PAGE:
UK’s failure to integrate engineering in curriculum threatens economy
21 November 2017
The UK’s engineering skills crisis will deepen without a fundamental change in the way we educate children about the 'made world', according to a new report.
School students have little exposure or understanding of engineering which is leading most to choose subjects which effectively rule out this career path early on in their schooling, according to a new report by the Institution of Mechanical Engineers.
The report, We think it's important but don't quite know what it is: The Culture of Engineering in Schools, says that although students have a vague sense of engineering’s value, its low visibility in schools means they do not feel informed or confident enough to consider it as a future career. Furthermore, teachers and career professionals lack the time, knowledge and resources to communicate the breadth of career opportunities to students.
This report, the third in the series by the Institution looking at engineering in schools, highlights the need for Government to rethink how it presents and promotes engineering to future generations, especially girls who feel less informed, inspired or inclined towards engineering as a potential career. This failure has made UK engineering one of the least diverse professions in the developed world, with only 9 percent of all engineers being women.
Peter Finegold, Head of Education & Skills at the Institution of Mechanical Engineers, and Lead Author of the report, said:
“The findings from this report find positive attitudes and appreciation of engineering among students, parents, teachers and school governors alike. However, few schools are integrating engineering into their teaching and the wider school culture. This is undoubtedly detrimental not just to the future of pupils in these schools, but to UK society more generally.
“This lack of exposure to engineering has led to students developing a vague and incoherent understanding of the profession, its career opportunities and what it does for society.
“We accept that Government is unlikely to fundamentally change the curriculum or introduce engineering as a stand-alone school subject. Therefore, we recommend that the socially beneficial, problem-solving aspects of engineering are integrated into the existing curriculum, particularly in science and technology subjects, enhancing young people’s exposure to engineering and its world-changing potential.
“As 2018 has been designated the ‘Year of Engineering’ with support across five Government departments, we believe it is time Government, as part of its future industrial strategy, ensures engineering is placed at the heart of our education system. To begin with, it must appoint a National Schools Engineering Champion to provide a vocal and respected channel of communication between schools, Government and industry, advocating the requirement for greater technological literacy in our schools and the economic rationale that it will provide in doing so.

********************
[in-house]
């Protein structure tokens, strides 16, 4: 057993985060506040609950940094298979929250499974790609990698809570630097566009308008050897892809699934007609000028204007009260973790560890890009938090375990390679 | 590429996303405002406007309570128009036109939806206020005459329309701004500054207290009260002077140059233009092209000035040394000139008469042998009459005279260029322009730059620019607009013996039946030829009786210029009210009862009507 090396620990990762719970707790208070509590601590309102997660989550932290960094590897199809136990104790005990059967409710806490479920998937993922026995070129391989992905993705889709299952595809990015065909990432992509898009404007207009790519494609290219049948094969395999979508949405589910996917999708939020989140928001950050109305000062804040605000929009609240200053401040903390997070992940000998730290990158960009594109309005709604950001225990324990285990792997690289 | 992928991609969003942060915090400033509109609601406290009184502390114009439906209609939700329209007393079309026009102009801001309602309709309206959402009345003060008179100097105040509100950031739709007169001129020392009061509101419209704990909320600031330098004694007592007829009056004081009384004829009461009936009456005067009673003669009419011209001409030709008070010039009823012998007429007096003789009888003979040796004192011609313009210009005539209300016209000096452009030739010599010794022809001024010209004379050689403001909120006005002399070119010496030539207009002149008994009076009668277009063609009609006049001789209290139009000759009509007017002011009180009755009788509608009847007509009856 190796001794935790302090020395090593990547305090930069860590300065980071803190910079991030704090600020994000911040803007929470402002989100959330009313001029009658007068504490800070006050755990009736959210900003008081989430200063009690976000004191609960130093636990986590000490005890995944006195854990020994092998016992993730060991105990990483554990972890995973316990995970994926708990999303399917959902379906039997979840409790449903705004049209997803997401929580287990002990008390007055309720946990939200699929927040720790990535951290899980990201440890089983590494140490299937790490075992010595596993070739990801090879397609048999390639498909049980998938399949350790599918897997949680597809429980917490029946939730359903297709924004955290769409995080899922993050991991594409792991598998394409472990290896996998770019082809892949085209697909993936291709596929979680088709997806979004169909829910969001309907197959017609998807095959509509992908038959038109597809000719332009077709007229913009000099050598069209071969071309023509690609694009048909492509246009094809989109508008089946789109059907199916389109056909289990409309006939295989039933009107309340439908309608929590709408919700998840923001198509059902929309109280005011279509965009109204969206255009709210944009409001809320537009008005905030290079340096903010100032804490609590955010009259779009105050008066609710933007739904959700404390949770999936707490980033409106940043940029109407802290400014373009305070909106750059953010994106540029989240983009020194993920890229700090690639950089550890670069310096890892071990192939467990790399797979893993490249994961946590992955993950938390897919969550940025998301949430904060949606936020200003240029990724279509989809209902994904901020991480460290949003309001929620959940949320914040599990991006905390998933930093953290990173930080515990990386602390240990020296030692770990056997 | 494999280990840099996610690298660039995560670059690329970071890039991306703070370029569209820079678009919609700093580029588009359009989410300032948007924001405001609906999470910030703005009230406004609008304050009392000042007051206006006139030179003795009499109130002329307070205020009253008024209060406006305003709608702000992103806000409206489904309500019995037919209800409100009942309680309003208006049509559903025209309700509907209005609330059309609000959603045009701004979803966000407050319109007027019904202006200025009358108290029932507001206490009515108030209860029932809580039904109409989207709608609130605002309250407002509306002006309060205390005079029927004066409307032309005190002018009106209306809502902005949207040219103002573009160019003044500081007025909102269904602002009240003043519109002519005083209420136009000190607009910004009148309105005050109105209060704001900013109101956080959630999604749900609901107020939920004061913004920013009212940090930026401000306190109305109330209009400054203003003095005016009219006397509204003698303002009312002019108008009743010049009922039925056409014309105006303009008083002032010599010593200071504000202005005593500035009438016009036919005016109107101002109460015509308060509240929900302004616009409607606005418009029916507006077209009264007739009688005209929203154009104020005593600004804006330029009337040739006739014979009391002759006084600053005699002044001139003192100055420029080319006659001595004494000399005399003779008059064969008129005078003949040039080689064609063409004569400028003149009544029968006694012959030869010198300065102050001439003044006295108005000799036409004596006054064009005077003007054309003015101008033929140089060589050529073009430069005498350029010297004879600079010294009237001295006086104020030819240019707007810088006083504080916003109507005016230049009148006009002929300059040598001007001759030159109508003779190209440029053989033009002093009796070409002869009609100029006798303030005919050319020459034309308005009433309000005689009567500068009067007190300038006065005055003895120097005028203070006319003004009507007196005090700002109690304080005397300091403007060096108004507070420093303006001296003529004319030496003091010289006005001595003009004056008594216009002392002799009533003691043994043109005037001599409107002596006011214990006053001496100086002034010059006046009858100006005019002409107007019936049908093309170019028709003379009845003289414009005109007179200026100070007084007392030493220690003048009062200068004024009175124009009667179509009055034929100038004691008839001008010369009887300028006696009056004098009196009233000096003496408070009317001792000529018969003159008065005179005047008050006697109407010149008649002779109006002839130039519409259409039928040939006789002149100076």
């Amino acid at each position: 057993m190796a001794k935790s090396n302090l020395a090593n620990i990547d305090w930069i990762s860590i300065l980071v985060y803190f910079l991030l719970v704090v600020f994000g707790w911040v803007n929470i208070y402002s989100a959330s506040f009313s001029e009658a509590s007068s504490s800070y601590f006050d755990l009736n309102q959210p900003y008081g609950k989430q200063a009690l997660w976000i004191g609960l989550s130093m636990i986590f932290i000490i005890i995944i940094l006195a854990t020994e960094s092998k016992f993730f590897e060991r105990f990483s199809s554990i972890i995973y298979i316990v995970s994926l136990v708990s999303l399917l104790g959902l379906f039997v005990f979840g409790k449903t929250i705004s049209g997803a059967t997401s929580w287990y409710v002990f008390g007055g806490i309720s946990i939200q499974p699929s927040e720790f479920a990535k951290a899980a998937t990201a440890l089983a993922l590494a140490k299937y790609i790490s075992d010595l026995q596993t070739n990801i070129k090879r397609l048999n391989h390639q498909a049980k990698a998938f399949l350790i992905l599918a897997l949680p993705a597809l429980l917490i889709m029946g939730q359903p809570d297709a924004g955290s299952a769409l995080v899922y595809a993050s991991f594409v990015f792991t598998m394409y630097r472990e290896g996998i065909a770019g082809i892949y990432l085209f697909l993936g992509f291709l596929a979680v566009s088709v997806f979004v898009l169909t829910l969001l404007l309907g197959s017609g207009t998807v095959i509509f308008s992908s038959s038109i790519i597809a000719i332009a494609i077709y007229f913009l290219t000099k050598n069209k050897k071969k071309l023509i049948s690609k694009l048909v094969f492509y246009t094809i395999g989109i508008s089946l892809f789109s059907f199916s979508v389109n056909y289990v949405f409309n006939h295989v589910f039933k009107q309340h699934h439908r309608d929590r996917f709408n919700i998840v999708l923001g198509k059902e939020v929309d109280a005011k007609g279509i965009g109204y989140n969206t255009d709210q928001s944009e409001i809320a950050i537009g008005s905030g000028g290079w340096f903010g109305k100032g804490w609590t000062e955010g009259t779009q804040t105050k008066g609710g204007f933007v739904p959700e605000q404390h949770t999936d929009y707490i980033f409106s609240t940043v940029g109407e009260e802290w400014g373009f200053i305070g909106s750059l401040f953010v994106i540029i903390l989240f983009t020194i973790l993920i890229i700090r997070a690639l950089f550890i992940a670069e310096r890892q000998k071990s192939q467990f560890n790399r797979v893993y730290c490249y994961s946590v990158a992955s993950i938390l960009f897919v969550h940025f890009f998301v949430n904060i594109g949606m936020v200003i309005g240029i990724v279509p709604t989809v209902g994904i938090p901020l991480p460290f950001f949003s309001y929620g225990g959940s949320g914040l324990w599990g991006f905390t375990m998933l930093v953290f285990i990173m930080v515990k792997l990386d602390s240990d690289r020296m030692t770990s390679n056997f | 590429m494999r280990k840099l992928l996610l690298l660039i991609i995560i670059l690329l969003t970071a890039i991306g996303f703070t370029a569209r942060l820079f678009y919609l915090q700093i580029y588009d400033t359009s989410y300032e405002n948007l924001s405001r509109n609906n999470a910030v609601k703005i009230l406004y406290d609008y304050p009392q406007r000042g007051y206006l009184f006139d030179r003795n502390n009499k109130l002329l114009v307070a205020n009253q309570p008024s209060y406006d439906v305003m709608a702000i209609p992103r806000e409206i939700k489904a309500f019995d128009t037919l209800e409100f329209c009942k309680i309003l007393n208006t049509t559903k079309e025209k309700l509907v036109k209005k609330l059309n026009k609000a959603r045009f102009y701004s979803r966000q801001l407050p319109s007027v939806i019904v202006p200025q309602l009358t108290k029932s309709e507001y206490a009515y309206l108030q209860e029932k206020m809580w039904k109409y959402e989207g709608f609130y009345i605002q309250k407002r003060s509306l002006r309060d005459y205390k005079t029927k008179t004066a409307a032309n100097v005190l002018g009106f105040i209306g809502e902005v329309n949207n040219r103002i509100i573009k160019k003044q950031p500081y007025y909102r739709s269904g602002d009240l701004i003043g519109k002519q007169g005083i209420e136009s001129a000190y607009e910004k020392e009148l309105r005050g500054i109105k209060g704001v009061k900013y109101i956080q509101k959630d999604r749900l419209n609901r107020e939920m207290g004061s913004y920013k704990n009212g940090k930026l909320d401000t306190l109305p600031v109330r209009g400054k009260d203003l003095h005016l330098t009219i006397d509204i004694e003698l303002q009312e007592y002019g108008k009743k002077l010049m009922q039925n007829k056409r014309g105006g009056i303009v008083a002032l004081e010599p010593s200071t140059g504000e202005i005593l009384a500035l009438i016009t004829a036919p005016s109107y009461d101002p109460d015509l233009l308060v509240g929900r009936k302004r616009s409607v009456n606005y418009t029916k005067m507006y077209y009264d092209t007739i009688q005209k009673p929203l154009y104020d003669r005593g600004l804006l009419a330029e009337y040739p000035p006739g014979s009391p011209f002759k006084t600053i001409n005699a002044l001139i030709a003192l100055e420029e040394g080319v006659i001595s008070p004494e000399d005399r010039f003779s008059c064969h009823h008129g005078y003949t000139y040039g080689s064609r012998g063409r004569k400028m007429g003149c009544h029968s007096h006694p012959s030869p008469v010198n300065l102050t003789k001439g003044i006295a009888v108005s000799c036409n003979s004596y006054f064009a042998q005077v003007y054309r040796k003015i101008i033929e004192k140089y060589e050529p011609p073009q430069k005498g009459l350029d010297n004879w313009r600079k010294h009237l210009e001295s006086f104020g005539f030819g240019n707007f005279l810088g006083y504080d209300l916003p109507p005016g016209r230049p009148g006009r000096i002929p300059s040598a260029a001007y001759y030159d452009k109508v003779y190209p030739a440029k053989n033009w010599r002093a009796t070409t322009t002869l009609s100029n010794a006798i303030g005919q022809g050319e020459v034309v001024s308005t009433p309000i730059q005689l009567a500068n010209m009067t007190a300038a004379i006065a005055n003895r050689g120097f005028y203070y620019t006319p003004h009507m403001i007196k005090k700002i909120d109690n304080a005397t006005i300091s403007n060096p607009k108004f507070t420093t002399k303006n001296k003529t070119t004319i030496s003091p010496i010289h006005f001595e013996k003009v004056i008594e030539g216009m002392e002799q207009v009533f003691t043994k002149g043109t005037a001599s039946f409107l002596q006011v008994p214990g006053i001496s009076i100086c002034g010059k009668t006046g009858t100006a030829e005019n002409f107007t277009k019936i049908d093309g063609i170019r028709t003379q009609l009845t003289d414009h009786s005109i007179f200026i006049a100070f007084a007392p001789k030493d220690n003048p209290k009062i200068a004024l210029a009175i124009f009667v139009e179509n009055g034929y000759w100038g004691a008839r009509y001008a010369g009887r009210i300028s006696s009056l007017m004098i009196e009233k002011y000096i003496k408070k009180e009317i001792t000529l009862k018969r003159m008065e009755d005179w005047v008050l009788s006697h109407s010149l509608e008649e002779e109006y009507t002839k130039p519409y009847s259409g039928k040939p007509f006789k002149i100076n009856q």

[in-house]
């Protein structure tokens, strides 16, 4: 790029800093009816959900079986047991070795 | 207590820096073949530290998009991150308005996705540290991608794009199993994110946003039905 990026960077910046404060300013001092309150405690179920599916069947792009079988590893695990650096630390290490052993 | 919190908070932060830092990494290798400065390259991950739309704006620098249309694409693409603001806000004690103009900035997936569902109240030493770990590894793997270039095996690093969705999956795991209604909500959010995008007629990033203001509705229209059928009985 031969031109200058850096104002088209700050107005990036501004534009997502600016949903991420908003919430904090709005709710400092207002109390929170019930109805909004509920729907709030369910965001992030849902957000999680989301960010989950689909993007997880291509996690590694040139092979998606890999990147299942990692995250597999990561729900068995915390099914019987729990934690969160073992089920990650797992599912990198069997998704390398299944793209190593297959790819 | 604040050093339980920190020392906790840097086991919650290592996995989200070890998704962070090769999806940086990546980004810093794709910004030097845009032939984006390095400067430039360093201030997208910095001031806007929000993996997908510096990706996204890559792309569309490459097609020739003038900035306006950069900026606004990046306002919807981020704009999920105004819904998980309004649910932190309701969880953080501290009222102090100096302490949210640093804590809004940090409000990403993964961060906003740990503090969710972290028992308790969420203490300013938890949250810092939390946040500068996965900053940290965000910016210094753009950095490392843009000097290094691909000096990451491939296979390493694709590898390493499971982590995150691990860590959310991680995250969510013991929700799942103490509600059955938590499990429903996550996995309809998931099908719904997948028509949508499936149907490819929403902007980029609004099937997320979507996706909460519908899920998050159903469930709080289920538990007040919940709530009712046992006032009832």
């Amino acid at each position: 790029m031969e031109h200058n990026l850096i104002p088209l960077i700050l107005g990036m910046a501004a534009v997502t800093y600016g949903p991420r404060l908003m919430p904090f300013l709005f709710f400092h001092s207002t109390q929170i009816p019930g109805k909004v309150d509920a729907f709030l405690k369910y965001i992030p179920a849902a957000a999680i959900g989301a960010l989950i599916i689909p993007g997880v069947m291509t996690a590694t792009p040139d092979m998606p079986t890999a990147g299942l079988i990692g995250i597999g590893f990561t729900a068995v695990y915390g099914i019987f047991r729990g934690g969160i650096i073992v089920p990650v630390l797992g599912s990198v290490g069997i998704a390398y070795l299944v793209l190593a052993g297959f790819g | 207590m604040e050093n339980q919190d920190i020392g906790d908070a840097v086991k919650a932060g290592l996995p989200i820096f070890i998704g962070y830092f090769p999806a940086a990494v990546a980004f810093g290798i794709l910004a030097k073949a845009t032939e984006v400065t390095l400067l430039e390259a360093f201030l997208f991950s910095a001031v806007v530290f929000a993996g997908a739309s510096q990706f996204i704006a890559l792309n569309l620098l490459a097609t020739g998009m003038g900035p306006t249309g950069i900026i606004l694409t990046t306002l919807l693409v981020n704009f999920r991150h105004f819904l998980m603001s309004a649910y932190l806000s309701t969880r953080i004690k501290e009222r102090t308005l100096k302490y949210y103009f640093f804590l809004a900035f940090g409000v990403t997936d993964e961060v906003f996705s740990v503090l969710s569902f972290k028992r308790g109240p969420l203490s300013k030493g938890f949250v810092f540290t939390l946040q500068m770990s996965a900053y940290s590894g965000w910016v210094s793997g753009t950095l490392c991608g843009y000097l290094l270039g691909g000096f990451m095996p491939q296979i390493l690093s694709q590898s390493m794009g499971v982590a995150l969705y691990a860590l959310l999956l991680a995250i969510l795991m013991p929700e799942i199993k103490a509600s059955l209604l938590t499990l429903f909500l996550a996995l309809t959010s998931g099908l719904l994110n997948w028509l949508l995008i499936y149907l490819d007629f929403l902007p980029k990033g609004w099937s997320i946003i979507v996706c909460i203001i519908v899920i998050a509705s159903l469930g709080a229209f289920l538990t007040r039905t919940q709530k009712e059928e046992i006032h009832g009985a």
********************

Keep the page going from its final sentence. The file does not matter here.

“With engineering underpinning about 5.7 million jobs and contributing over £480bn to our economy, we believe the ‘wait and see’ position held by successive Governments for over 40 years cannot continue. With Brexit looming and the real threat that we will not be able to attract engineers from the EU to work in the UK, we must encourage a greater number and diversity of students to consider engineering as a viable and valuable career choice.
“Without the recognition of this problem and fundamental acknowledgement that we need more home-grown engineers, the UK will lose one of its most important sectors within 20 years.”
The report has nine key recommendations on how the UK can begin to address the engineering shortage:
1. Government should establish a working group of leading educationalists and other stakeholders, to examine innovative ways engineering can be integrated into the curriculum (by 2018).
2. Government to appoint a National Schools Engineering Champion to provide an effective and uninterrupted communication channel between schools, Government and industry (by 2018).
3. National Education Departments to advocate curricula that reflect the ‘made world’ to modern society, including reference to engineering in maths and D&T (by 2019).
4. National Education Departments to promote teaching that promotes problem-based learning (by 2019).
5. Schools to appoint an Engineering & Industry Leader within the senior leadership team, to drive change and communicate the vision (by 2019).
6. Schools to appoint an Industry School Governor to support the Engineering & Industry Leader and embed employer relationships within the school.
7. Schools to implement a robust careers strategy, using benchmarks set out in the Gatsby Foundation Good Career Guidance.
8. The Engineering Community to agree a unified message about engineering, stressing creative problem-solving and the social benefits of the profession.
9. The Engineering Community to provide students with the opportunity to take part in activities that explore the political, societal and ethical aspects of technology.
The report is the combination of two complementary pieces of research: a school-based study conducted at 11 schools in London, Manchester and Sheffield; and an engineering debating competition for over-16 students. The report follows on from two previous reports produced by the Institution on engineering education: Five Tribes: Personalising Engineering Education and Big Ideas: The future of engineering in schools.
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